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Solar technology seeking a balance

ASU Wrigley Institute News LightWorks News Environmental Humanities

July 11, 2018

Solar panels line the top of a building on ASU campus in TempeArizona. Where you don’t have to shovel sunshine, as the old tourism ads chortled. At Arizona State University, students and alumni are Sun Devils. The sun is in the university logo. Solar panels cover almost every structure.

It’s natural then that solar panels take the biggest slice of ASU’s energy research pie. Financial estimates for the next decade point to more than $1 trillion invested in renewable energy globally.

Read the full story on ASU Now to learn more about the evolution of solar energy technology happening at ASU, where researchers are look to find affordable, reliable solutions.

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Meet Senior Sustainability Scientist Christine Buzinde

ASU Wrigley Institute News

July 10, 2018

Christine-Buzinde-Navajo-Nation-Visit1This spring, Arizona State University surpassed 500 sustainability scientists and scholars at the Julie Ann Wrigley Global Institute of Sustainability. The 500th member was Christine Buzinde, a professor at the School of Community Resources and Development, an academic director for youth leaders and a sustainable tourism researcher and advocate.

Buzinde answered several questions for us below about the significance of sustainability in tourism and the value of youth-centered social change.

Question: How would you describe your work?

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ASU’s CAP LTER urban ecology program funded for another four years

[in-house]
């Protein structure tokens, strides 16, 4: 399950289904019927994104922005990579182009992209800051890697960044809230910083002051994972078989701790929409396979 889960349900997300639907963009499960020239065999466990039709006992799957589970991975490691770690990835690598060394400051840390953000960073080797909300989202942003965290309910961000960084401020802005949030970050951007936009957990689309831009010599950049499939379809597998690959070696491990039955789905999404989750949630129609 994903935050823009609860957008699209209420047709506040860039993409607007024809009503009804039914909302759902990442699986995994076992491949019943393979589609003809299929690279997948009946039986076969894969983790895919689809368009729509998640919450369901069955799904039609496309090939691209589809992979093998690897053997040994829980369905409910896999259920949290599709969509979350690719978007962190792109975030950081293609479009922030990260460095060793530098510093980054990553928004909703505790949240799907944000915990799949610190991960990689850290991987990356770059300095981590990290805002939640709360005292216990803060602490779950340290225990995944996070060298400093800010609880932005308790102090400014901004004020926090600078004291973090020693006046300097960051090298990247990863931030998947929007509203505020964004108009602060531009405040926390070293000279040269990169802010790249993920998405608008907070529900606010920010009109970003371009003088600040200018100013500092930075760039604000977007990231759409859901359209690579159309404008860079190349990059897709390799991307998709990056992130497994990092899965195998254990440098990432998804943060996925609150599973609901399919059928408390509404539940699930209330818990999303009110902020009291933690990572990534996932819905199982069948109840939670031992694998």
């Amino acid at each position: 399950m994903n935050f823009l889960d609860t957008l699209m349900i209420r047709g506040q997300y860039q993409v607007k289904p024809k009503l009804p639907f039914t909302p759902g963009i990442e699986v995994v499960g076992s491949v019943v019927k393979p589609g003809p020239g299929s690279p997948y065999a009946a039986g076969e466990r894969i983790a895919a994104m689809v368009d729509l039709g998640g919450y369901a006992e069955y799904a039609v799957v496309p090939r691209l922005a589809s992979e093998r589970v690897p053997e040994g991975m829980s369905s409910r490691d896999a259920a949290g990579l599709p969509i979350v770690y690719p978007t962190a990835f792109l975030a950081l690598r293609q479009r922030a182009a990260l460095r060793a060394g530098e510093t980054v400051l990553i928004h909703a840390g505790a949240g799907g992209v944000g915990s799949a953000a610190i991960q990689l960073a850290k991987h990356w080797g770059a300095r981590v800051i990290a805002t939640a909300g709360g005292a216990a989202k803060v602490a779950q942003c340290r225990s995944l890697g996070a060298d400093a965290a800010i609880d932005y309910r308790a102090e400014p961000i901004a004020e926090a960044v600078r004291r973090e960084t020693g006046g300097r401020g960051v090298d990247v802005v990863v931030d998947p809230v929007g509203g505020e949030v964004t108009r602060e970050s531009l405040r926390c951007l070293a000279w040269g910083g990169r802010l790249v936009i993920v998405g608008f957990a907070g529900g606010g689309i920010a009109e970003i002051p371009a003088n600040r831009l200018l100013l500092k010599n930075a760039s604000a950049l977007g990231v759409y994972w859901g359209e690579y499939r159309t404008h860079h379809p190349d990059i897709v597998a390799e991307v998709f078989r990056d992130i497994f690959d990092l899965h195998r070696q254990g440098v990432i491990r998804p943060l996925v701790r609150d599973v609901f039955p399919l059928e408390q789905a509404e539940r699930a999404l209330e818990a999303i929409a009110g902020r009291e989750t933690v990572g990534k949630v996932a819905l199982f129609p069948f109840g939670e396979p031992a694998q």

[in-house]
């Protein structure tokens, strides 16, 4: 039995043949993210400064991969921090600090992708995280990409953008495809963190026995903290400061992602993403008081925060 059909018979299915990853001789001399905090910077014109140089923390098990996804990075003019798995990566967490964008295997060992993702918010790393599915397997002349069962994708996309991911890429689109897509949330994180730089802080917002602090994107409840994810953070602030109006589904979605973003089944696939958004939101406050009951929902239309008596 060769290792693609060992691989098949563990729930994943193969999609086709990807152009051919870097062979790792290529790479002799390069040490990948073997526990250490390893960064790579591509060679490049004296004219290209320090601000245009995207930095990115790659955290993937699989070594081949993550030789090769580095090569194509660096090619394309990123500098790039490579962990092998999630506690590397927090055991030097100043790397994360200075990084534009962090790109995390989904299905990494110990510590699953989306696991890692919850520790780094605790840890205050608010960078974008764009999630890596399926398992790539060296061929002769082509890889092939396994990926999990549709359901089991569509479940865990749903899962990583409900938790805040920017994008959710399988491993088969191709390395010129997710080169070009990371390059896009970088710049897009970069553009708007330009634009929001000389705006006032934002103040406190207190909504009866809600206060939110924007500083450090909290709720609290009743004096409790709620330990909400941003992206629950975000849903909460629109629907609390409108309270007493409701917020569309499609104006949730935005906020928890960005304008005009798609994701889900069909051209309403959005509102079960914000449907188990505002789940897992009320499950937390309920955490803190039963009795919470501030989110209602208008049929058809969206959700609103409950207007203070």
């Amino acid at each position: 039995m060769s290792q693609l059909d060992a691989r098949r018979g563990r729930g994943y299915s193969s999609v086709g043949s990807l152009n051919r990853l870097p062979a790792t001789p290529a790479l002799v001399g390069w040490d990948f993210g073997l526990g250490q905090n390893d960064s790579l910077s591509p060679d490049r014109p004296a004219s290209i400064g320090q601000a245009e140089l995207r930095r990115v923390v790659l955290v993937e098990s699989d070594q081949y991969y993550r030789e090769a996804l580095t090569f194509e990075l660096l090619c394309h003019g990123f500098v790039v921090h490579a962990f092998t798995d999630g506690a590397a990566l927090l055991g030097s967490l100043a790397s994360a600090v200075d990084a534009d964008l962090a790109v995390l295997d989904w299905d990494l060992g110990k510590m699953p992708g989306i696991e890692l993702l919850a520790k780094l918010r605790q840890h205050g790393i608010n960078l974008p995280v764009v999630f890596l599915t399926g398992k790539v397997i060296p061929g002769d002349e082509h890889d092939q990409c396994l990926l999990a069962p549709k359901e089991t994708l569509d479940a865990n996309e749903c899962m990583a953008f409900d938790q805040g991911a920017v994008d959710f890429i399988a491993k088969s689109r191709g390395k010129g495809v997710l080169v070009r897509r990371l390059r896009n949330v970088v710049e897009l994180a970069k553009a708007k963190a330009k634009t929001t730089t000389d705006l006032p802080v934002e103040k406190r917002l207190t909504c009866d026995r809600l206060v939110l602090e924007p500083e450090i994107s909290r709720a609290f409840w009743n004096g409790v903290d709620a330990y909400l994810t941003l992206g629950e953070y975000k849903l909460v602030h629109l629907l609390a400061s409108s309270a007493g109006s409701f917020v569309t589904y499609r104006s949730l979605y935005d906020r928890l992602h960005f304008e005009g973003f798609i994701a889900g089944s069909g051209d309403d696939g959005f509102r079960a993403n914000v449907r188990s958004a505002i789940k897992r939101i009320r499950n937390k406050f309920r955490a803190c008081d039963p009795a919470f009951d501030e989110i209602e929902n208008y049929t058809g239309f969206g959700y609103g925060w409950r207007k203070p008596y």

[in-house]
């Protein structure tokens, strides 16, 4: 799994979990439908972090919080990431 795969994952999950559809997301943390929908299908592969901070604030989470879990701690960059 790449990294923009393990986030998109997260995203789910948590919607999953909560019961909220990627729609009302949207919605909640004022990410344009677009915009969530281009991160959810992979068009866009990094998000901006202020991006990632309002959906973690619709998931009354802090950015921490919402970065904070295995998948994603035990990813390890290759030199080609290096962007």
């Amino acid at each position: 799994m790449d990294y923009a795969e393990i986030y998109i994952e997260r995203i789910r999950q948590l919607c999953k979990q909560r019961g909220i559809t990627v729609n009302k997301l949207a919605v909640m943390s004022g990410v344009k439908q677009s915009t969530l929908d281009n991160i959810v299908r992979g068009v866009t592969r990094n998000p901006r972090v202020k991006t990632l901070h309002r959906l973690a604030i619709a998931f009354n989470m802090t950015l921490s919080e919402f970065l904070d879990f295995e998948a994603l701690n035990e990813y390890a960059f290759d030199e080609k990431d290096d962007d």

Board Letter ASU Wrigley Institute News CAP LTER News

July 9, 2018

Two researchers stand in mud and hold cameras at Tres Rios, ArizonaFor 20 years, Arizona State University’s Central Arizona–Phoenix Long-Term Ecological Research Program has been studying the Phoenix urban ecosystem from a holistic, interdisciplinary and social-ecological perspective. The National Science Foundation has funded CAP through grants since 1997 as part of its national network of 28 LTER sites. Recently, news broke that the fourth phase of CAP research will be fully funded through 2022.

“I was at a remote field camp in South Africa teaching my study abroad program when word came from the NSF that a decision had been made,” said Dan Childers, CAP’s director and School of Sustainability professor. “We didn’t even have cell service where we were, so I called our NSF program officer on a satellite phone. It was wonderful to get this very good news while in such a beautiful place!”

Much of the current CAP research is focused on urban ecological infrastructure, which is effectively everything except the built environment. The overarching goal of the program is to foster social-ecological research aimed at understanding complex urban ecosystems, using a holistic perspective while enhancing urban sustainability and resilience. The CAP research enterprise is organized around eight interdisciplinary research questions and includes nearly 60 ASU faculty from all four campuses, scientists from several other universities, and dozens of students and postdoctoral scholars.

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ASU on the forefront of a Great Transition

ASU Wrigley Institute News LightWorks News Environmental Humanities

July 9, 2018

Aerial view of a city skyline with a river at sunsetThere is a Great Transition underway, a colossal shift from fossil fuels to wind, plants, natural processes and our sun. It’s born from technological innovation and necessity. If humanity continues to dispel the dark entirely with carbon fuels, we will eventually wipe ourselves out.

Renewable energy sources are no longer the sole province of Northern California hippies and hard-core Alaskan survivalists.

Are we skipping blithely toward a clean-air future, with solar panels on every roof and an electric car in every garage? Not at all. Experts agree your energy future will involve a mix of sources. It will also involve solving a massive problem that is composed of thousands of problems itself.

Read the full story on ASU Now to learn what Arizona State University researchers are doing to develop scalable, renewable energy solutions for the "wicked problem" of fossil fuel consumption.